Unlike many members of the Bembidion genus, the largest genus of ground beetles in Britain, this blackish ground beetle does not have a metallic sheen (2). It is small, flattened and rather parallel-sided compared to other Bembidion species (4).
This ground beetle has an annual life cycle (it takes a year to complete); larvae are present in summer, the adults hibernate through the winter and emerge the following spring, when they are believed to breed (3); they are seen between March and June (5). Both the adults and larvae are predatory, taking small insects. It is thought that this species spends much of its time below ground (3) and is often found deep within shingle (4).
As a UK Biodiversity Action Plan priority species, a Species Action Plan has been published for this beetle, which aims to maintain the current range of the species. At a number of known sites, this species occurs within Sites of Special Scientific Interest (SSSIs) or National Nature Reserves (NNRs), and therefore receives a degree of legal protection (3). Furthermore, English Nature has incorporated Bembidion nigropiceum in its Species Recovery Programme.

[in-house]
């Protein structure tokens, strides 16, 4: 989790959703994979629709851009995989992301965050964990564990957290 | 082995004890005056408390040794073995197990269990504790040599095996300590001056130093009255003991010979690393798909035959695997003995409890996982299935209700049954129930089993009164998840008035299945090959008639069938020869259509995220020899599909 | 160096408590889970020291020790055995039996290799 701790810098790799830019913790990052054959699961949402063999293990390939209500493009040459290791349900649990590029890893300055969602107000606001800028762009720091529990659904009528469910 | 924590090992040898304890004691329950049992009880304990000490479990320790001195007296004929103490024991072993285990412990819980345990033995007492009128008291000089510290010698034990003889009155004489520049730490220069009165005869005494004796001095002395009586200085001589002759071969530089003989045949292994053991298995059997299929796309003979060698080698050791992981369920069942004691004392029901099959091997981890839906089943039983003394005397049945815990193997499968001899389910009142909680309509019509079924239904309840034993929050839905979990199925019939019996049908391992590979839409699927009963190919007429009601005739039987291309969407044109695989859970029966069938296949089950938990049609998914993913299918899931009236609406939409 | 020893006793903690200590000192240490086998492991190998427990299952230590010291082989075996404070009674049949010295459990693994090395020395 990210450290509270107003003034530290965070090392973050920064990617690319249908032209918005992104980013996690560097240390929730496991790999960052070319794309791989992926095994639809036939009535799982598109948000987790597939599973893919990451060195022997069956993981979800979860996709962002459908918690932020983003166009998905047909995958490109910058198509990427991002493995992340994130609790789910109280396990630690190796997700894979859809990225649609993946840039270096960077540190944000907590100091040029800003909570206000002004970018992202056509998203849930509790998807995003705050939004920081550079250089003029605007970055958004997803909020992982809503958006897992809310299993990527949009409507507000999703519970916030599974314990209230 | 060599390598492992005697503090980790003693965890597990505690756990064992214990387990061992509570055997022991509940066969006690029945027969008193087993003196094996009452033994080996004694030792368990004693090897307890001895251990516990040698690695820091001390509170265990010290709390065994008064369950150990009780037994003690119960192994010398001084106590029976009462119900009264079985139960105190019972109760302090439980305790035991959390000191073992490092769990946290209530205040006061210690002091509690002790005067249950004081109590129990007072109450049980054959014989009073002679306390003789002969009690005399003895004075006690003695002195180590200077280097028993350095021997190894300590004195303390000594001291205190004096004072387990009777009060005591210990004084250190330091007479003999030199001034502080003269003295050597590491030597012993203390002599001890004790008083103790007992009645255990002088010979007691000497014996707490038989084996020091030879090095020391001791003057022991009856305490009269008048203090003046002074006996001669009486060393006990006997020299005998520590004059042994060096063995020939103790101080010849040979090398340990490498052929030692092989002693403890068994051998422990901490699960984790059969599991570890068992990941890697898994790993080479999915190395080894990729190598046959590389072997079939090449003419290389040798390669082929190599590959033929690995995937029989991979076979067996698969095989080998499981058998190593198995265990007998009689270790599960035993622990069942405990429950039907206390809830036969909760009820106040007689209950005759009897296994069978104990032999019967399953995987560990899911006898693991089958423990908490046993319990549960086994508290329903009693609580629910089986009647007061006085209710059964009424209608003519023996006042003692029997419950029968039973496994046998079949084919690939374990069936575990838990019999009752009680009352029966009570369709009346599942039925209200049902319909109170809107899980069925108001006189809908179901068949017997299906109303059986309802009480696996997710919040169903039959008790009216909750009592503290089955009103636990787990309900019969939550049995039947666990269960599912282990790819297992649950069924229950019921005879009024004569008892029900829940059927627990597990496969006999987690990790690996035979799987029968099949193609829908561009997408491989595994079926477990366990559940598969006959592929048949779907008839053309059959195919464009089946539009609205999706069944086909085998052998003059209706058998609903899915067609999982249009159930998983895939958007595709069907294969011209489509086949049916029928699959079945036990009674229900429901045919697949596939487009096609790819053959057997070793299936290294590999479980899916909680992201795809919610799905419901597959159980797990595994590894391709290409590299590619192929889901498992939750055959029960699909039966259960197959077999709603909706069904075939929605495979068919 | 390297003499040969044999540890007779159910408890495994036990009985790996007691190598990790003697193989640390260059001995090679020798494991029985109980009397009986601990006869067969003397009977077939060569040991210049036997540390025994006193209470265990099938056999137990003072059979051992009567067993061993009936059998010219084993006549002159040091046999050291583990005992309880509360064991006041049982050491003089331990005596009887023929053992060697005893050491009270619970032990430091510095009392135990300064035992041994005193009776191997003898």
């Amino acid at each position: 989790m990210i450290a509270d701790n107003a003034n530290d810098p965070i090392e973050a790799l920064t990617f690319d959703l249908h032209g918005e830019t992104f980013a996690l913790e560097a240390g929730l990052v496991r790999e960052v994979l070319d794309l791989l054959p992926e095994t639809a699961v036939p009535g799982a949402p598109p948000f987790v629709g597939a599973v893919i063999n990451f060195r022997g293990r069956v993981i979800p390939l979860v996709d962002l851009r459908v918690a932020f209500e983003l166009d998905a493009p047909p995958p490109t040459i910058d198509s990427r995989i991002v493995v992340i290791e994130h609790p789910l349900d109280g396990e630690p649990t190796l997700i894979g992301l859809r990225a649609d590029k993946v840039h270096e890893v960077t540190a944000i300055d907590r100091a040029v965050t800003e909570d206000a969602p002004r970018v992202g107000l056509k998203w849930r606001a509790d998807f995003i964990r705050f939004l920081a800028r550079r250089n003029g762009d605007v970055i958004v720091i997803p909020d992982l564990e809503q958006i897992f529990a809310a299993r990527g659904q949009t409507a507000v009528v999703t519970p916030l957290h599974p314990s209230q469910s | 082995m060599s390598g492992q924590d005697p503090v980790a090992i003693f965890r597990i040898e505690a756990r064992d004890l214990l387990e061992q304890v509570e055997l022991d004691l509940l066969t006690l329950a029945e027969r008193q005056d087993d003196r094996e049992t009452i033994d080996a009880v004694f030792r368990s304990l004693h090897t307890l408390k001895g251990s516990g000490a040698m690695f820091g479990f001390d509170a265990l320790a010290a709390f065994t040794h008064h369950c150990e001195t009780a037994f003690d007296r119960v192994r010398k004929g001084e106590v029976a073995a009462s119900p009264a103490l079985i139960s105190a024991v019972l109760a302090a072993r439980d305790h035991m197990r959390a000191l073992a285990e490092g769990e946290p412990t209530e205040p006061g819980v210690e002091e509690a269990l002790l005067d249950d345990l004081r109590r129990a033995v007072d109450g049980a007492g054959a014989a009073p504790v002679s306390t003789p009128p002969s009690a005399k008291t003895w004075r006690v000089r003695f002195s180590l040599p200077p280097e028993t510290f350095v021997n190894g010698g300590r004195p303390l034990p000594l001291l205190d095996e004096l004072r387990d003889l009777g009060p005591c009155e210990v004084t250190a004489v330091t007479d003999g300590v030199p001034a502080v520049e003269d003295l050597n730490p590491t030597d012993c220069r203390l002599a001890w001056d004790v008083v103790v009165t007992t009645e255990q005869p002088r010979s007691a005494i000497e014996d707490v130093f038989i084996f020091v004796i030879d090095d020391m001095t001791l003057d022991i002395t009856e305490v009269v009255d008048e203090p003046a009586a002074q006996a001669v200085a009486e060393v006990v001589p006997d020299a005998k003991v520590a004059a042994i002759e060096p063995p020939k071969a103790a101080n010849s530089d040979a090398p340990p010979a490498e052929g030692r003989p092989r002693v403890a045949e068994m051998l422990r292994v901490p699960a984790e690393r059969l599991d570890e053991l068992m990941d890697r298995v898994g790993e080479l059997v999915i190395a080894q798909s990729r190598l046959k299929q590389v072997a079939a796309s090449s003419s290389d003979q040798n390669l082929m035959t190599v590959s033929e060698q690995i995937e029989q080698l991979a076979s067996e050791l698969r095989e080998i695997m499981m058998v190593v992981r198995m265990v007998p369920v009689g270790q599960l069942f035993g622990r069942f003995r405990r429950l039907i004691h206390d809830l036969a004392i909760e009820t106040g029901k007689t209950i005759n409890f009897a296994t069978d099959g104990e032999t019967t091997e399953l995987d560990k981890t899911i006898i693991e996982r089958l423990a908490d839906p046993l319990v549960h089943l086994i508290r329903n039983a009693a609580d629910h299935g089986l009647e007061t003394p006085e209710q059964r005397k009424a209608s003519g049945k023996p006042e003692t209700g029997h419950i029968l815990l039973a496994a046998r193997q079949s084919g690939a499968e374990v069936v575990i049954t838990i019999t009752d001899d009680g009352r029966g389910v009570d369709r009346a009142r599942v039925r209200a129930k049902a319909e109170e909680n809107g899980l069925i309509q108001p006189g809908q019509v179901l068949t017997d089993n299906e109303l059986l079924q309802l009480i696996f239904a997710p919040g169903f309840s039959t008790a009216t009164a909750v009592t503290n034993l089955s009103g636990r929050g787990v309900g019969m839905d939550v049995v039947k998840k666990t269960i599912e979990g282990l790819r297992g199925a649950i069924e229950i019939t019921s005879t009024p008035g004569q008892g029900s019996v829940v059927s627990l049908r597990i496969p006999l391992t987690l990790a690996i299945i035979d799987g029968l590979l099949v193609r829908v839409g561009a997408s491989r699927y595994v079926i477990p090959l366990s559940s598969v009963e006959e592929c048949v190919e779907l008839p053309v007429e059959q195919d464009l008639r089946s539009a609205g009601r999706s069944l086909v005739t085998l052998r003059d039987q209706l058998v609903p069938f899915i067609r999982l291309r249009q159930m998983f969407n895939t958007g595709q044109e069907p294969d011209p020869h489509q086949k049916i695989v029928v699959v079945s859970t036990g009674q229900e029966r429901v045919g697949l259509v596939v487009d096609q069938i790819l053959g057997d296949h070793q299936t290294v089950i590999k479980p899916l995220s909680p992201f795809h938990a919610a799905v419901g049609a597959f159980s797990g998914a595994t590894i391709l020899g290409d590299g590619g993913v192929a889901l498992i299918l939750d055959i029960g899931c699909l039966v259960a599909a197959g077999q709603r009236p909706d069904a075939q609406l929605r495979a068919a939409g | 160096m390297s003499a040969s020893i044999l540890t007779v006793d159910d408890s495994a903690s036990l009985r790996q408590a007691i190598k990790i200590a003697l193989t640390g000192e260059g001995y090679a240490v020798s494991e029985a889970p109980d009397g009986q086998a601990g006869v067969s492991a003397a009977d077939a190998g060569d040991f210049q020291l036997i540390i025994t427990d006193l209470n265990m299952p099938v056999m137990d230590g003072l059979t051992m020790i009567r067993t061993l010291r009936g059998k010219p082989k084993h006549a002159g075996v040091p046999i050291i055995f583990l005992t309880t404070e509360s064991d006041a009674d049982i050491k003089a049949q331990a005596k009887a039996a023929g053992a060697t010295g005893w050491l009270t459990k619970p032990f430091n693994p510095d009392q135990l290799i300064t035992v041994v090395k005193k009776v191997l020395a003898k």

The UK Biodiversity Action Plan for this species is available at UK BAP.
A winter survival strategy characteristic of some mammals in which an animal's metabolic rate slows down and a state of deep sleep is attained. Whilst hibernating, animals survive on stored reserves of fat that they have accumulated in summer. In insects, the correct term for hibernation is 'diapause', a temporary pause in development and growth. Any stage of the lifecycle (eggs, larvae, pupae or adults) may enter diapause, which is typically associated with winter.
Stage in an animal's lifecycle after it hatches from the egg. Larvae are typically very different in appearance to adults; they are able to feed and move around but usually are unable to reproduce.
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